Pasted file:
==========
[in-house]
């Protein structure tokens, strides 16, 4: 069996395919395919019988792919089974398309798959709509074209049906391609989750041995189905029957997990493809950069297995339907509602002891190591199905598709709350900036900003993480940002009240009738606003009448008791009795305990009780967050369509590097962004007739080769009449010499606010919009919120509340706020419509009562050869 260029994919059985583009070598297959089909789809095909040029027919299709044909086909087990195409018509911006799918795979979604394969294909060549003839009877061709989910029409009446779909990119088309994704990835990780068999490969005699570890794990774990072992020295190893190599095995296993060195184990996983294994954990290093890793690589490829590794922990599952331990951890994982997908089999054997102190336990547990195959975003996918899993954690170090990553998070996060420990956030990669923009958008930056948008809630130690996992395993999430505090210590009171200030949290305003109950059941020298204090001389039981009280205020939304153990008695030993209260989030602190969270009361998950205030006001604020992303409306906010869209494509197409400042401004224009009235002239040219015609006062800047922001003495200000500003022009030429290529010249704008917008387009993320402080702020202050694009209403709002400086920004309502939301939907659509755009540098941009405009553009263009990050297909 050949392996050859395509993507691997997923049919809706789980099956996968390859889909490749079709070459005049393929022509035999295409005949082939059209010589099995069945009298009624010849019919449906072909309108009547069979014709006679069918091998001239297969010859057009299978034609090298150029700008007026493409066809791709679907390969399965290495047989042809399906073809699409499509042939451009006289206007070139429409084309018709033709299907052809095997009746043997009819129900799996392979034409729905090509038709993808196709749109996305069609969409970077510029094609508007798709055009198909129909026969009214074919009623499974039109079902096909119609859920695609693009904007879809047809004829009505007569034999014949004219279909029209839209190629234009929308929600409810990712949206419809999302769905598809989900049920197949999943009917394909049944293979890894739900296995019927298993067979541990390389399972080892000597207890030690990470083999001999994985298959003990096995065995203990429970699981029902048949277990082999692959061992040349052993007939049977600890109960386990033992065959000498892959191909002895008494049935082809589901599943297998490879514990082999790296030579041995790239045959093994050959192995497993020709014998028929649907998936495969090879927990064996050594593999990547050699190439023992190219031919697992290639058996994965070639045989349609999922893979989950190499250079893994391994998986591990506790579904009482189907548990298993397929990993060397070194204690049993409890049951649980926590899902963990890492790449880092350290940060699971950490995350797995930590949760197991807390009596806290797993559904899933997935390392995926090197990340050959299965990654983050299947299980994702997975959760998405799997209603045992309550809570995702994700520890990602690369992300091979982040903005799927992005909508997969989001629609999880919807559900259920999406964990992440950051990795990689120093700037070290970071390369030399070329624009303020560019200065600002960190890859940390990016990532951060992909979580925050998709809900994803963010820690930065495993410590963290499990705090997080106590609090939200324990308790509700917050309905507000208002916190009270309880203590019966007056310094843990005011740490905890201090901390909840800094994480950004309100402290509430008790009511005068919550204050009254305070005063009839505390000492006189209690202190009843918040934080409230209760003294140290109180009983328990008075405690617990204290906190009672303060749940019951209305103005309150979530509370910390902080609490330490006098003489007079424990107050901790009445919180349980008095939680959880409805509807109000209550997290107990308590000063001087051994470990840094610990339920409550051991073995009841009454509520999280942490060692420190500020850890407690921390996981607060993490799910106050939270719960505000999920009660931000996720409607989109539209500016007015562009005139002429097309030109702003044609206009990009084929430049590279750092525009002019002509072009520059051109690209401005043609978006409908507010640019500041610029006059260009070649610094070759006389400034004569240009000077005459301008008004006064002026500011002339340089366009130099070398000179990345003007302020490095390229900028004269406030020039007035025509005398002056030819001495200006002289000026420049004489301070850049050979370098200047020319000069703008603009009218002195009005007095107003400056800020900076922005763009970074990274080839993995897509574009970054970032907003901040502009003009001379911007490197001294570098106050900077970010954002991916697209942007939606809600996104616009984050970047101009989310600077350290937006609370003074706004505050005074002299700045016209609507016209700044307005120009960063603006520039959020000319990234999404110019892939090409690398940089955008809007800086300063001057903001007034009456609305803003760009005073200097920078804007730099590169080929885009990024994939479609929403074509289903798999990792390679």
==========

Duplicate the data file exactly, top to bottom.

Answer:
[in-house]
């Protein structure tokens, strides 16, 4: 069996395919395919019988792919089974398309798959709509074209049906391609989750041995189905029957997990493809950069297995339907509602002891190591199905598709709350900036900003993480940002009240009738606003009448008791009795305990009780967050369509590097962004007739080769009449010499606010919009919120509340706020419509009562050869 260029994919059985583009070598297959089909789809095909040029027919299709044909086909087990195409018509911006799918795979979604394969294909060549003839009877061709989910029409009446779909990119088309994704990835990780068999490969005699570890794990774990072992020295190893190599095995296993060195184990996983294994954990290093890793690589490829590794922990599952331990951890994982997908089999054997102190336990547990195959975003996918899993954690170090990553998070996060420990956030990669923009958008930056948008809630130690996992395993999430505090210590009171200030949290305003109950059941020298204090001389039981009280205020939304153990008695030993209260989030602190969270009361998950205030006001604020992303409306906010869209494509197409400042401004224009009235002239040219015609006062800047922001003495200000500003022009030429290529010249704008917008387009993320402080702020202050694009209403709002400086920004309502939301939907659509755009540098941009405009553009263009990050297909 050949392996050859395509993507691997997923049919809706789980099956996968390859889909490749079709070459005049393929022509035999295409005949082939059209010589099995069945009298009624010849019919449906072909309108009547069979014709006679069918091998001239297969010859057009299978034609090298150029700008007026493409066809791709679907390969399965290495047989042809399906073809699409499509042939451009006289206007070139429409084309018709033709299907052809095997009746043997009819129900799996392979034409729905090509038709993808196709749109996305069609969409970077510029094609508007798709055009198909129909026969009214074919009623499974039109079902096909119609859920695609693009904007879809047809004829009505007569034999014949004219279909029209839209190629234009929308929600409810990712949206419809999302769905598809989900049920197949999943009917394909049944293979890894739900296995019927298993067979541990390389399972080892000597207890030690990470083999001999994985298959003990096995065995203990429970699981029902048949277990082999692959061992040349052993007939049977600890109960386990033992065959000498892959191909002895008494049935082809589901599943297998490879514990082999790296030579041995790239045959093994050959192995497993020709014998028929649907998936495969090879927990064996050594593999990547050699190439023992190219031919697992290639058996994965070639045989349609999922893979989950190499250079893994391994998986591990506790579904009482189907548990298993397929990993060397070194204690049993409890049951649980926590899902963990890492790449880092350290940060699971950490995350797995930590949760197991807390009596806290797993559904899933997935390392995926090197990340050959299965990654983050299947299980994702997975959760998405799997209603045992309550809570995702994700520890990602690369992300091979982040903005799927992005909508997969989001629609999880919807559900259920999406964990992440950051990795990689120093700037070290970071390369030399070329624009303020560019200065600002960190890859940390990016990532951060992909979580925050998709809900994803963010820690930065495993410590963290499990705090997080106590609090939200324990308790509700917050309905507000208002916190009270309880203590019966007056310094843990005011740490905890201090901390909840800094994480950004309100402290509430008790009511005068919550204050009254305070005063009839505390000492006189209690202190009843918040934080409230209760003294140290109180009983328990008075405690617990204290906190009672303060749940019951209305103005309150979530509370910390902080609490330490006098003489007079424990107050901790009445919180349980008095939680959880409805509807109000209550997290107990308590000063001087051994470990840094610990339920409550051991073995009841009454509520999280942490060692420190500020850890407690921390996981607060993490799910106050939270719960505000999920009660931000996720409607989109539209500016007015562009005139002429097309030109702003044609206009990009084929430049590279750092525009002019002509072009520059051109690209401005043609978006409908507010640019500041610029006059260009070649610094070759006389400034004569240009000077005459301008008004006064002026500011002339340089366009130099070398000179990345003007302020490095390229900028004269406030020039007035025509005398002056030819001495200006002289000026420049004489301070850049050979370098200047020319000069703008603009009218002195009005007095107003400056800020900076922005763009970074990274080839993995897509574009970054970032907003901040502009003009001379911007490197001294570098106050900077970010954002991916697209942007939606809600996104616009984050970047101009989310600077350290937006609370003074706004505050005074002299700045016209609507016209700044307005120009960063603006520039959020000319990234999404110019892939090409690398940089955008809007800086300063001057903001007034009456609305803003760009005073200097920078804007730099590169080929885009990024994939479609929403074509289903798999990792390679």